- Ballistic nylon straps in full swing
- New leather mil-strap maker after safety issues and general shady-ness, pushed production back 4 weeks.
- TiGr5 prototyping
Ever wonder what enough material for thousands of ballistic nylon mil-straps looks like? Now you know. On the left, the huge tower of ballistic is ours and will strap the COURG to our wrists:
The strap makers run the ballistic nylon through this laser machine that slices the clean ends and burns the tongue holes for each piece. Every single one of our straps will emerge from this machine.
Next, the straps are hand sewn using a guide to protect the hardware and speed the stitches. This guide is for the buckle shoulderless spring bar and the hardware keeper on the under wrap.
This guide is for the double hardware beneath the buckle.
I couldn’t believe how careful our workers are. Workers apply protective films by hand to each hardware loop and buckle to PROTECT the TITANIUM from scratches from the guides and sewing machines in the stitch process! In this factory I saw many “big” brands on the line.
New Leather Mil-Strap Maker
Safety First & Shady Avoidance
We’ve had to execute an evasive maneuver on the leather mil-straps. As part of our due diligence process, our ground crew requested documentation from each of our manufacturers to certify human safety standards. There’s all kinds of safety issues that we need to be vigilant about. From the supremely caustic solution that etched our bezels, to wood box fumigation, to the dyes used in leather.
Some dyes used to color leather are quite toxic. And that’s not something we were willing to negotiate or budge on. The original manufacturer of the leather mil-strap at first refused to supply the proper certificates. Eventually, they relented when we threatened to find a new source. They told us the certification would be supplied with the first production wave. Fine.
An added complication is that they were located too far from all the rest of our manufacturers and it became clear once I was on the ground there was no way I’d have time in 4 days to visit them in person. So, we requested they have the final production prototypes with our new hardware shipped to our location.
When I arrived, the items they sent to us clearly had been harvested from previously sewn straps. They had simply cut the stitches out to remove hardware from existing inventory. When we demanded an explanation, they said that they were not able to source new leather as we spec’d. I couldn’t believe it.
I conferred with our field agents and they told me we could meet with a top strap maker with over 30 years of reputable work to see whether they could help divert our plans. After reviewing some leather samples and touring the operation, I felt confident they could deliver.
However, since we had to start from scratch with them, they estimated 4 weeks for production. That puts a damper on our plans to ship everything by early December, but they’ve promised to deliver in waves as straps roll off the line, so I’m hoping for earlier.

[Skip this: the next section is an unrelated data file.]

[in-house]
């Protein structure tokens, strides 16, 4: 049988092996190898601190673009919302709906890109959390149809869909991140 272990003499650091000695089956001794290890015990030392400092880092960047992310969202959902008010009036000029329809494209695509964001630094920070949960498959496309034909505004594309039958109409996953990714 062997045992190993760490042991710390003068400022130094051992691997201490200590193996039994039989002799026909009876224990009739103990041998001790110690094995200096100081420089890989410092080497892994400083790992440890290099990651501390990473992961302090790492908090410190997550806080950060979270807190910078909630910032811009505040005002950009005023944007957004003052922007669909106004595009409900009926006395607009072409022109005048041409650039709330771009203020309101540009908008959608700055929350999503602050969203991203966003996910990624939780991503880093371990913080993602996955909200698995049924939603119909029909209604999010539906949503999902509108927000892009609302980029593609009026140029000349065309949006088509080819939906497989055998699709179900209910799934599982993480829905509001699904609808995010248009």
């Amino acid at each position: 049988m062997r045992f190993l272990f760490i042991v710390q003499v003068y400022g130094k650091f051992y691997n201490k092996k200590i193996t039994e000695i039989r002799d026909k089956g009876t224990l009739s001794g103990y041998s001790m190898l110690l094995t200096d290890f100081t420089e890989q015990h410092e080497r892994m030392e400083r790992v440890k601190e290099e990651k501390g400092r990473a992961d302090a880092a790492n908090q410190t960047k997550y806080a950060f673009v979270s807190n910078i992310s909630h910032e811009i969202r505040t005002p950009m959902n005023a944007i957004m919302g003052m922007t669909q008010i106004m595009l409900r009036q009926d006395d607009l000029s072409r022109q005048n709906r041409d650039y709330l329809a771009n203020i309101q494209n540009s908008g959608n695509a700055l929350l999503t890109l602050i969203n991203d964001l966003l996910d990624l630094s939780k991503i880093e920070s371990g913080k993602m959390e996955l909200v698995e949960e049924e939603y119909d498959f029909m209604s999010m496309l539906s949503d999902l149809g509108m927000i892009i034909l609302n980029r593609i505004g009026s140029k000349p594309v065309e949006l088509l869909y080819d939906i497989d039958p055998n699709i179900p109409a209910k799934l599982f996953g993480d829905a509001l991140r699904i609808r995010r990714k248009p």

Orders that don’t include leather straps will still ship in early December.
Obviously, I wanted to be able to visit every manufacturer while our goods were on their production line, but as you can imagine, that wasn’t always possible. This is a die that slices the leather shape. In the center of the die is a dense foam that protects the face of the leather from the pressure of the chop.
The blade of the die is quite sharp.
I was surprised (sort of) to see the different processes for making various types of straps. Our straps are straight forward compared to some “luxury” brand straps that often use a really thin piece of leather padded with a type of spongy material, which is sandwiched between another thin slice of leather. There’s a lot of glue and shaping involved. How do I know this? I saw them made and stamped with brands you’d recognize right away.
Most of the leather straps come out of the this machine. Not ours — because our mil-strap is very long, it requires a special machine.
Meet the mother of all leather cutting machines. While this manufacturer had rooms full of the smaller machines above, they only had one of these. This thing could cut really long slices of leather. When it comes to cutting leather for straps, it’s critical that equal pressure is applied across the entire cutting surface. That’s why there’s such large face plate. The worker who runs this behemoth has worked with leather for 25 years.
Titanium Grade 5 Manufacturer Sneak Peek
This is a 3-axis CNC machine in the process of carving out a prototype. I had some corrections that needed to be made. Specifically, they needed to adjust the spacing of the crown guards. Do you see that blue and orange nozzle to the right of the work area? Did I mention that these CNC machines all spray copious amounts of an oil solution to keep the drill bit from overheating. The stuff splatters everywhere.
Here are some titanium grade 5 cases. Each of these had defects. One of the stem holes was off-center. Another had a lug over-machined, another had a defect in the strap allowance curve. When I asked if this was typical, there were lots of grunts and groans. TiGr5. Our field agents reminded me time and again that dozens of manufacturers refused to work with TiGr5.
Three brave manufacturers said they would try. One outright refused after he broke a CNC machine. Another quoted an astronomical price. And then there was one — ours. And yes, in the background is our strap hardware awaiting sandblast. Those actually were made in another factory that I did not have enough time to visit.
More on TiGr5 manufacturing adventures in our next episodes. Can’t wait to show you what’s next, it was pretty much a highlight of my trip.
Tackle your missions this week, and Godspeed. elbert, over and out.